But if there’s one thing I’ve learned from conservative discussions about abortion and voter registration, it’s that just because a right is in the constitution doesn’t mean that it should be easy to exercise. So herewith, I present a few suggestions on how to curb gun violence, without actually repealing the Second A:

  • Gun sales are limited to registered weapons dealers. Close the gun-show loophole.
  • All gun dealers must have admitting privileges at a local hospital. Just in case something goes wrong during the sale.
  • To purchase a gun, you must first attend a series of counseling sessions showing the aftermath of all of the mass shootings in the past year.
  • Purchasing a gun also requires a transvaginal (or, for men, anal) ultrasound. Yes, it’s medically unnecessary. So what?
  • No federal money shall go to any organization that advocates for gun ownership, or is involved in weapons sales, or conducts weapons training, or has a gun range.
  • To purchase a gun, you must complete a gun safety course and demonstrate proficiency at an approved gun range. I think there’s one in Billings, Montana. Hurry while they still have some slots open for 2020.

Update, Dec. 4: Alert Reader LP points out that Missouri state legislator Stacey Newman has proposed a bill along the same lines as above. I wish her luck.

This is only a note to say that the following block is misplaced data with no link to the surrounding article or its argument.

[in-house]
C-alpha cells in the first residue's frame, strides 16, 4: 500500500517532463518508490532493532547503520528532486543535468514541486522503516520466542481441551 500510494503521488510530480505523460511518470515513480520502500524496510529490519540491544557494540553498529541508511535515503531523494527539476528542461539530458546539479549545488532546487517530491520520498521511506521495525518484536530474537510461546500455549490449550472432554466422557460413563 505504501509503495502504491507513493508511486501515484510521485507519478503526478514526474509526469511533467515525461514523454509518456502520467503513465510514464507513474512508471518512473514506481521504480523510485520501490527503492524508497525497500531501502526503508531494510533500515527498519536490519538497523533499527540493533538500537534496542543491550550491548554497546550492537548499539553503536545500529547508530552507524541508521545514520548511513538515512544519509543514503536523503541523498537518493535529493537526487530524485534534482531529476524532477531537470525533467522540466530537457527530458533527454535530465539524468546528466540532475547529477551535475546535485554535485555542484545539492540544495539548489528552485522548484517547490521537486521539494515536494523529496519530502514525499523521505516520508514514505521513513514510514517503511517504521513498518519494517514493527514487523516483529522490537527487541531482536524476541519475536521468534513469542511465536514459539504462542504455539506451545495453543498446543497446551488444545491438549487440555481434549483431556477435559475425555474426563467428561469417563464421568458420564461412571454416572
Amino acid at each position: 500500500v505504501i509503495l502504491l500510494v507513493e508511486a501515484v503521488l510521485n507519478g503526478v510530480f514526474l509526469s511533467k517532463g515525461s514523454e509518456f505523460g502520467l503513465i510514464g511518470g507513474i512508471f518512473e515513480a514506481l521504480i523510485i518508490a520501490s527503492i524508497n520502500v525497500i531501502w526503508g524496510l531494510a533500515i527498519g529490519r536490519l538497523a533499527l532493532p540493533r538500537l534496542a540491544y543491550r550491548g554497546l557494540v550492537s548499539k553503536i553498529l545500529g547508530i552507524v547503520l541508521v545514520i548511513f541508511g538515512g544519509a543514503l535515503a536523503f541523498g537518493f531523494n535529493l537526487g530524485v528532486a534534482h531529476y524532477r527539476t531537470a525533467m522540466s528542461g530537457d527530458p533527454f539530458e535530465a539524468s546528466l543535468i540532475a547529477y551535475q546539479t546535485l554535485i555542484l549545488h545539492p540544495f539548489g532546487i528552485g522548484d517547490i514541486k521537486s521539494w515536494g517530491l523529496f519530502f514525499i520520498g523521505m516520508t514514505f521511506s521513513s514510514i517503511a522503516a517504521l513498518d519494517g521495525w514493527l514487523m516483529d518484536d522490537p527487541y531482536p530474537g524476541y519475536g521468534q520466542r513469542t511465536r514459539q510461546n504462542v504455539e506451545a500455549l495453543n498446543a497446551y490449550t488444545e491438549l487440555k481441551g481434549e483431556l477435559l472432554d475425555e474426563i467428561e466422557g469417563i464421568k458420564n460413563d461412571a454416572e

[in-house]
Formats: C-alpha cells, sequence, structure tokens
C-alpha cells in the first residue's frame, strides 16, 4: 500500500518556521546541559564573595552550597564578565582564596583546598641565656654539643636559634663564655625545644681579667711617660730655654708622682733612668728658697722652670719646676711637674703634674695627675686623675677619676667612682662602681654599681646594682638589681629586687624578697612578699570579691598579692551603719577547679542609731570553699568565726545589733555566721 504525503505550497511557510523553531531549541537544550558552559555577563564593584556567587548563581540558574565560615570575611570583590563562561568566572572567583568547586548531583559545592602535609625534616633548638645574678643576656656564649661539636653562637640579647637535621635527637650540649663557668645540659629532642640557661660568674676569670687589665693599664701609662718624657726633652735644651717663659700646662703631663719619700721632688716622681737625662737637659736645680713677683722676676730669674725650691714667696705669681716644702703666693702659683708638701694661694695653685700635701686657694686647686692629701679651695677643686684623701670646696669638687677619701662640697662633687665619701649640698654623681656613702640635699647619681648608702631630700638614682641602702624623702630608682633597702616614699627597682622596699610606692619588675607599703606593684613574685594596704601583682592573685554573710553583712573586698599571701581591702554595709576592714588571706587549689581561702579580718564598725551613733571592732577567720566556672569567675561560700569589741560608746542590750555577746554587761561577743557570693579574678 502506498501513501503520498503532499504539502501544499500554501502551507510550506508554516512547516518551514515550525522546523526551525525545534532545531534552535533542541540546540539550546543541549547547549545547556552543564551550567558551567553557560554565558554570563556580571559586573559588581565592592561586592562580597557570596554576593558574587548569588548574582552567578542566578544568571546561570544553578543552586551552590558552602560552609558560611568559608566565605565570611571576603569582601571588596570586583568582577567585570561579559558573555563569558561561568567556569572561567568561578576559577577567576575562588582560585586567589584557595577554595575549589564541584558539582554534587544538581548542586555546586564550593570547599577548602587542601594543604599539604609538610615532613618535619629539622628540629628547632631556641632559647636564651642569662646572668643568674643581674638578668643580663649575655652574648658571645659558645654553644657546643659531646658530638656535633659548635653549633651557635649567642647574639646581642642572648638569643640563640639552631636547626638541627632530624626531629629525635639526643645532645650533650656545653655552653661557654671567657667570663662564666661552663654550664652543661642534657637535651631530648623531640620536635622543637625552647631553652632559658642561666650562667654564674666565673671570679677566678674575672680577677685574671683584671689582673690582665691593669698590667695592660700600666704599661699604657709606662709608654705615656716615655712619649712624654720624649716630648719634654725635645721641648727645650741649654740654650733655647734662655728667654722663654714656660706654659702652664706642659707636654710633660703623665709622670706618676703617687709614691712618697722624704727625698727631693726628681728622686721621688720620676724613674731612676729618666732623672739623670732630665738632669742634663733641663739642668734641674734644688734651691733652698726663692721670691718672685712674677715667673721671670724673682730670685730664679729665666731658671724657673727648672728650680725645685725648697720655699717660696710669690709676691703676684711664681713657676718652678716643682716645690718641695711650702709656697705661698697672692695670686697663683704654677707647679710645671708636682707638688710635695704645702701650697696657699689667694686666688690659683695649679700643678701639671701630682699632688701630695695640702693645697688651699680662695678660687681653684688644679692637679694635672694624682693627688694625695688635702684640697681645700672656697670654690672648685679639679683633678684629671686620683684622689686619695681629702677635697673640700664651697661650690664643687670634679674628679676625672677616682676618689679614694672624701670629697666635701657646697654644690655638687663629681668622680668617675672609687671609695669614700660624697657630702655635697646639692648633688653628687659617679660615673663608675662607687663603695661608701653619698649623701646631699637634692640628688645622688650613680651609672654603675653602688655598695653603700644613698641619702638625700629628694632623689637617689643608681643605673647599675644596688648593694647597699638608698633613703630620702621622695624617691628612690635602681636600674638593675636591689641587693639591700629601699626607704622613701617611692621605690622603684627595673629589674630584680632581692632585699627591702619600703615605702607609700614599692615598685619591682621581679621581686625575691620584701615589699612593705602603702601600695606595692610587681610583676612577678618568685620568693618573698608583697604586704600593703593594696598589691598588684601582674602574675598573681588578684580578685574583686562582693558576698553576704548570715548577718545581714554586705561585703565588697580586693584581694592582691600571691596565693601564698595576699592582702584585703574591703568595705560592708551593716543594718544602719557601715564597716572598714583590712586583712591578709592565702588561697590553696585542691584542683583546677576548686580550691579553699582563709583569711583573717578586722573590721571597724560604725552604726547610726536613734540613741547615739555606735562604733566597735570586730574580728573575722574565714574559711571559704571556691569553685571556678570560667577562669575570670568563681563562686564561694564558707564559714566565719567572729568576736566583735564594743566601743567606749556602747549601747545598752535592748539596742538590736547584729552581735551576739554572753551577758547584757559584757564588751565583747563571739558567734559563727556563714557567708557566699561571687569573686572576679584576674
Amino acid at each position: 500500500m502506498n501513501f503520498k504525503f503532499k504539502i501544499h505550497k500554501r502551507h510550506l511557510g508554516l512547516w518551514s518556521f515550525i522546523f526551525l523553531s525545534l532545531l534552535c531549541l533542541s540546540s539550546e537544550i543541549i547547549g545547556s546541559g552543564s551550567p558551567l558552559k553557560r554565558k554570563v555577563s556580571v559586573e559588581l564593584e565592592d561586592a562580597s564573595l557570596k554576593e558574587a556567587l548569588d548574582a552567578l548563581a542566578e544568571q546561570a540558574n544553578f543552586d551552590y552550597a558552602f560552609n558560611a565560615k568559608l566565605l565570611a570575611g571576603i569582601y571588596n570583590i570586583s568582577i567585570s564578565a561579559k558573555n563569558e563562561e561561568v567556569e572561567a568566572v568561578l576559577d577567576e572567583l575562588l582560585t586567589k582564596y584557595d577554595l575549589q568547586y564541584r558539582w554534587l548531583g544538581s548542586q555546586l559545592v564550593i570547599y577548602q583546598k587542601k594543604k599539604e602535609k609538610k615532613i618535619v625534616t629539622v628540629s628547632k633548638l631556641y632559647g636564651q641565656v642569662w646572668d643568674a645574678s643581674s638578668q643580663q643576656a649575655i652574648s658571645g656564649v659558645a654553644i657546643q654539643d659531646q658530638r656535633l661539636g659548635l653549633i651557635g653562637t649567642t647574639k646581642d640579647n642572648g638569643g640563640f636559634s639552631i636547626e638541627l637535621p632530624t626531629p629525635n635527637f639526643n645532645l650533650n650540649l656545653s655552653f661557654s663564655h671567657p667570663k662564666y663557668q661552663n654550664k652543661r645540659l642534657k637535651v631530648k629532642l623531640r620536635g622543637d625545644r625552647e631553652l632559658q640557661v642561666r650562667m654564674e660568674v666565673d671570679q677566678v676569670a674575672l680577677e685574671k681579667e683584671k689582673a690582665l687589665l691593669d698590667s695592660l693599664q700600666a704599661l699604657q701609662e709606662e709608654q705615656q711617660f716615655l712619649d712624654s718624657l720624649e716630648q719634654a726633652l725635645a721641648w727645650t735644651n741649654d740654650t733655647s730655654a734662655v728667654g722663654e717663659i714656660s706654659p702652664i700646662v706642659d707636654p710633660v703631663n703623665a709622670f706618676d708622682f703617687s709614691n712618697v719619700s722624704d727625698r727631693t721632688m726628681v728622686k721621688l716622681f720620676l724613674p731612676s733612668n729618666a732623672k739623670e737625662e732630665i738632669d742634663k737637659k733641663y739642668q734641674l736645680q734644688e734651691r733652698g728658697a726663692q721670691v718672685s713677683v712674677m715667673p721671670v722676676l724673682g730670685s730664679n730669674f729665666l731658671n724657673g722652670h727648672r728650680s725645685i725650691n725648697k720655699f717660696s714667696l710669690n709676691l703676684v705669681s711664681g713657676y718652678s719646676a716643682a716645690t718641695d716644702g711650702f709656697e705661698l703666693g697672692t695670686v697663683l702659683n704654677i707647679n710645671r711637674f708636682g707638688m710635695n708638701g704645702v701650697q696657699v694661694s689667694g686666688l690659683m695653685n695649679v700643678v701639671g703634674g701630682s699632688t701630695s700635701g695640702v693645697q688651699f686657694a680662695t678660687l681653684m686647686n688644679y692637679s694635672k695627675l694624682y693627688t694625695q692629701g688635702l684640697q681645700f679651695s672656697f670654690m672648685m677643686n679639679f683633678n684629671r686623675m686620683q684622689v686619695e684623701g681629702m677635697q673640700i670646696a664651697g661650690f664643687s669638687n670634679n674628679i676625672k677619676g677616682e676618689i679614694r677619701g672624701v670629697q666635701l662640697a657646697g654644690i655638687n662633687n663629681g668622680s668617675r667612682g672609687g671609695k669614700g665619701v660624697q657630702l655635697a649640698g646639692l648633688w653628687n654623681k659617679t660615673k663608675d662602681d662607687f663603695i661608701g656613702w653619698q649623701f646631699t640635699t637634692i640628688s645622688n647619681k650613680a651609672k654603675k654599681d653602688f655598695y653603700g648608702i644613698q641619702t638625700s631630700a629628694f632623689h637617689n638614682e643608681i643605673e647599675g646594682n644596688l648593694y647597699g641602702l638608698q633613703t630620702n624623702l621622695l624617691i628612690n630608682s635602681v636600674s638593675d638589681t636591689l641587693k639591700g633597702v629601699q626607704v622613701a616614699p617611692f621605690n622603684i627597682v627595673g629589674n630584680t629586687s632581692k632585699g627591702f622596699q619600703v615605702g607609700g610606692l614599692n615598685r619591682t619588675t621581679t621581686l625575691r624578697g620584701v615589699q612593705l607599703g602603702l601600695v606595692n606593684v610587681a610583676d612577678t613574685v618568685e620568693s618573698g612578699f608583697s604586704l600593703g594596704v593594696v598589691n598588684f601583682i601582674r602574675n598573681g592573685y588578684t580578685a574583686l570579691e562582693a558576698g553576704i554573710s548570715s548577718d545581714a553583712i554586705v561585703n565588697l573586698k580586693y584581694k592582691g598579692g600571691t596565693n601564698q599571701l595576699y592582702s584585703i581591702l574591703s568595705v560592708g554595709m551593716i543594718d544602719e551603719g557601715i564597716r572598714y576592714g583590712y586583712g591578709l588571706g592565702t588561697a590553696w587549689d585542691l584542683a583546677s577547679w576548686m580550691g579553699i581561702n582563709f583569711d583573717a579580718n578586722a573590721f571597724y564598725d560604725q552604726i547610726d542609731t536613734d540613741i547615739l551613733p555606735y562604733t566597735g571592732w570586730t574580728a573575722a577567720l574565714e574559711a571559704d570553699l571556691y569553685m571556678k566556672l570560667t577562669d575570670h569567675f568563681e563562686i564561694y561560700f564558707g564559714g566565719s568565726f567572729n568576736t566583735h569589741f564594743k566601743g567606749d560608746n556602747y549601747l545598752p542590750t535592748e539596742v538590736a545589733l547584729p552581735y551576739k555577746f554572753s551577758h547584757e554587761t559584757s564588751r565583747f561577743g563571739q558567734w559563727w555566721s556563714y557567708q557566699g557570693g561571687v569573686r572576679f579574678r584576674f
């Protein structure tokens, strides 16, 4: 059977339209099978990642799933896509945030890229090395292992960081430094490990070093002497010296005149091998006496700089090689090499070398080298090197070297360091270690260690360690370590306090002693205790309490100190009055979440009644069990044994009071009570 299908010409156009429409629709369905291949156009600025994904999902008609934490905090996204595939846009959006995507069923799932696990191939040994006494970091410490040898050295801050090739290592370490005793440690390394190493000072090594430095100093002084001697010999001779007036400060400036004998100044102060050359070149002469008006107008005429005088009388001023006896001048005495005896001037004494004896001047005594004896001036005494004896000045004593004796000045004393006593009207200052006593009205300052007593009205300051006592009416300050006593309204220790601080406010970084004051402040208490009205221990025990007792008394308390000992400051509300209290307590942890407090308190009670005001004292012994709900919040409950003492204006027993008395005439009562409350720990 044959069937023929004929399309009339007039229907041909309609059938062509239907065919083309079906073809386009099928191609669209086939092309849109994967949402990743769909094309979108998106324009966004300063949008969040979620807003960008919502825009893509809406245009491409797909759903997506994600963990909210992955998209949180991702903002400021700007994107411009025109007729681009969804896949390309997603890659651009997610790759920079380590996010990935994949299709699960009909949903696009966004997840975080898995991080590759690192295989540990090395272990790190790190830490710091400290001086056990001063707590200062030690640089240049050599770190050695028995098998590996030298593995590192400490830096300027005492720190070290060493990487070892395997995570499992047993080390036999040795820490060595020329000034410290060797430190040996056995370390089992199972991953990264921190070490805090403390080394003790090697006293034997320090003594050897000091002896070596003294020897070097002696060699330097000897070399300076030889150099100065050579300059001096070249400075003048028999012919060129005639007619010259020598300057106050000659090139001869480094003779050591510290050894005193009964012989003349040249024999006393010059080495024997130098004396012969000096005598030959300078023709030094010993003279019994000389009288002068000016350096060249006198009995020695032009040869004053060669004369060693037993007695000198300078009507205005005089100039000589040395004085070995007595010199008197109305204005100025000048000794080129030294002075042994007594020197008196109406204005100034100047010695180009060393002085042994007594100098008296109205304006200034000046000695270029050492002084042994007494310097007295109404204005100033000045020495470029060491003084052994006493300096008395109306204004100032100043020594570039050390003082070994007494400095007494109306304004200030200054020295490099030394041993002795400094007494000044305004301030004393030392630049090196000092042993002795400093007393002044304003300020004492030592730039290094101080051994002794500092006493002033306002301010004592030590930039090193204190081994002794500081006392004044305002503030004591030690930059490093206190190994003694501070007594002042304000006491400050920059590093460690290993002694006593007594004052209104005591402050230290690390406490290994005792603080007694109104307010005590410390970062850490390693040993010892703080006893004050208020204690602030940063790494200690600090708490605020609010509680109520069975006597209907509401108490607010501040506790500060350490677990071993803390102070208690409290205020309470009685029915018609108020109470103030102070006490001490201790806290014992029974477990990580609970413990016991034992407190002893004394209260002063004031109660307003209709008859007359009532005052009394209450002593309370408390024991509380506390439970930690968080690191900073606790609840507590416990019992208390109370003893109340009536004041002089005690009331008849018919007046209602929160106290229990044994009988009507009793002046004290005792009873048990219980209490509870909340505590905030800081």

Such Customer Service

Some companies really know how to make their customers feel valued as individual people:

WELCOME TO $COMPANY

Dear
c79dc7497a95472065ca031d908cc4493375c7178ca33bf0c8acdc5dfc4447177d803fde9fa9e339
f019673cef7b434090970e0e3fac10953fb720b370fc2b1beff12d550da1c797 C28AC3,

Do we have to be so formal? Just call me c79dc749.

How Do You Spell “Booze”? C-V-S

(Update: Thanks to alert reader Fez for pointing out that 20% alcohol by volume is 40 proof, not 80. Oops. This somewhat mitigates, but doesn’t invalidate the rest of my points.)

We all know, of course, that the whole point of homeopathic remedies is that there’s no active ingredient in the bottle. So you might think, so who cares if people take this stuff? Either it’s just water and they’re not doing any harm, or else there’s something to this whole homeopathy thing, and they’re maybe doing some good. Except, of course, who knows what else is in the bottle?